Letters to the editor, Aug. 21

That moment when you’re hit by a Citi Bike

After a visit to Chinatown on a recent Sunday afternoon, I was walking north along the river to Waterside, my home. I stayed close to the railing since I am 77 years of age and wanted to avoid being hit by distractions: bikes, skateboarders, etc.

I was enjoying the estuary’s sea air when something hit the back of my left knee with a bang and sent me flying into the air. My glasses flew off, my shoulder bag left my body and I landed with a heavy thud on my lower back and thought, “It is over, I will never walk again.”

I have osteoporosis, arthritis and all the muscular ailments that beset 77-year-olds. As I lay on the ground, I slowly turned my head to my left and saw the wheels of a bicycle. After the initial shock, I began to slowly move my body as I had learned to do as a fitness/health instructor. I saw a bicycle lying beside me and then saw a bicyclist, a young man, standing beside his bike looking shaken.

He said, “I am so sorry, I am so sorry.”

I slowly managed to get up off the ground and when I was on my knees, I groped around for my glasses. He waited until I had my glasses and again apologized. I told him I had to call the police to report the accident since I was afraid I had really damaged my body. He said, “Do not do that. I was not looking and did not see you. I am sorry.”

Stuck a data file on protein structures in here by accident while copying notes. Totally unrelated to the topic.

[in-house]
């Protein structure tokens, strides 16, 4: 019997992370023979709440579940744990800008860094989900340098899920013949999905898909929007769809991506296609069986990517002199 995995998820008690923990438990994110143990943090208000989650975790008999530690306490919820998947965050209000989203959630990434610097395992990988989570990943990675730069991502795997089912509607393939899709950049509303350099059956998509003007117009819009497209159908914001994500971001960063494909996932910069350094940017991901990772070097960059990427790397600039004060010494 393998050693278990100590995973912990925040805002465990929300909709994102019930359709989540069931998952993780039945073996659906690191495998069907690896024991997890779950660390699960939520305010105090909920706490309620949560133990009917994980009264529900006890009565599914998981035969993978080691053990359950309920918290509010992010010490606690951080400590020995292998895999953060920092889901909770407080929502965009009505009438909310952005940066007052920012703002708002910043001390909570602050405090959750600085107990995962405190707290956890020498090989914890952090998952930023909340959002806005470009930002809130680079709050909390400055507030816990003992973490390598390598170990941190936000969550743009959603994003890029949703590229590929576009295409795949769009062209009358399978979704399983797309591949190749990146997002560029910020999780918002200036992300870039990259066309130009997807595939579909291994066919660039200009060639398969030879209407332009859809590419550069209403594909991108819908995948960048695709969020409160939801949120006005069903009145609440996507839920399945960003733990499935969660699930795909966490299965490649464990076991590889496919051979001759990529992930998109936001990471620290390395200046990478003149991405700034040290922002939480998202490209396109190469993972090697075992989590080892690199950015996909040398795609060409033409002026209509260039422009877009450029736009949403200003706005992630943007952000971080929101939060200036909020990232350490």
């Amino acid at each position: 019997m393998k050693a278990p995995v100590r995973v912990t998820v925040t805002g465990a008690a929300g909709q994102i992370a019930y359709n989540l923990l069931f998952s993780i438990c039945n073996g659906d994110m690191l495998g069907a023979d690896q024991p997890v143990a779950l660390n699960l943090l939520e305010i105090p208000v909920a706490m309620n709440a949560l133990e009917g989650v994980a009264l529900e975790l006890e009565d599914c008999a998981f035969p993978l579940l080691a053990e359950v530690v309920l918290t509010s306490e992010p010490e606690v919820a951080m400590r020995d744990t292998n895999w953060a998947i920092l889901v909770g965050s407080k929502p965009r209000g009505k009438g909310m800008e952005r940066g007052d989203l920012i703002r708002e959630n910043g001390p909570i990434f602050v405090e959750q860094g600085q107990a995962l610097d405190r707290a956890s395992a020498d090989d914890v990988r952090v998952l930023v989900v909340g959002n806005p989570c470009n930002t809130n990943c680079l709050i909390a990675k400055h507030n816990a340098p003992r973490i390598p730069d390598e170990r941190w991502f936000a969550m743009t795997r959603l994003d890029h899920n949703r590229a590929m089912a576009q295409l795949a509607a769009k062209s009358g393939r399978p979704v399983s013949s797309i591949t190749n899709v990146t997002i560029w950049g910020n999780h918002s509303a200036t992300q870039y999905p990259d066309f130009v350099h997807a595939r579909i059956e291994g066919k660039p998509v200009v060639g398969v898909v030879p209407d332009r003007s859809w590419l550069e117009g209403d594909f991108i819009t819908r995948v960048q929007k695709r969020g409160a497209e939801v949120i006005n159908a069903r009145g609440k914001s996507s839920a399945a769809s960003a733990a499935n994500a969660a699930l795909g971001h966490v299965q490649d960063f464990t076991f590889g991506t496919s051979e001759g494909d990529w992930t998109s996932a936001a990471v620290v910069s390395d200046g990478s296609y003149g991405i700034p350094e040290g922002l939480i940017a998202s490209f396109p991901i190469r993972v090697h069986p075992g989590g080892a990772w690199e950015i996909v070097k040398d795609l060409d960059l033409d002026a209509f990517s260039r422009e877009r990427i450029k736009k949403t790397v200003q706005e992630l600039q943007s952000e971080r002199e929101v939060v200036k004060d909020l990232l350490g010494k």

When I asked him his name he began to shake and said, “I am from Hong Kong.” He then picked the bike off the ground and took off on his Citi Bike. I knew the bike had a number so I looked at the back of the bike for its number. There wasn’t any. I later learned the bike numbers are on the sides of the bike and not the back.

The incident happened near the toilets along the East River esplanade so I slowly, like a beaten animal, limped over, washed up and very slowly, psychologically and physically, limped towards home. At home, I took all the precautionary measures to help my body heal.

The following day, I called Citi Bike to tell them about the incident. They informed me that they are not responsible. If I had a police report and the bicycle number, Citi Bike would then contact the cardholder of the Citi Bike.

I suggested to Citi Bike: the bicycle numbers should be placed on the backs of the bikes as well as the sides so one could follow through if one is accidentally hit by a Citi Bike, especially if the bicyclist takes off.

Arpine Dod,
Waterside Plaza

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Letters to the Editor, Aug. 14

When history is written by the west

To the Editor:

I am reacting to David Chowes’ letter, “Hamas is the reason for Gaza bloodshed,” in T&V, July 31.
Reading it brought me back to the Sioux Wars in the middle of the nineteenth century when the Dakotas attacked and killed some 800 men, women and children. Their eventual defeat, one might argue, was something they brought about themselves, but that “It’s their own fault,” conclusion would require that one’s story opens with the massacre of 29 soldiers near Fort Laramie: “The savages killed 29 of our boys!’ But the expression of “savagery” points back to a history and to an attitude toward natives and settlers.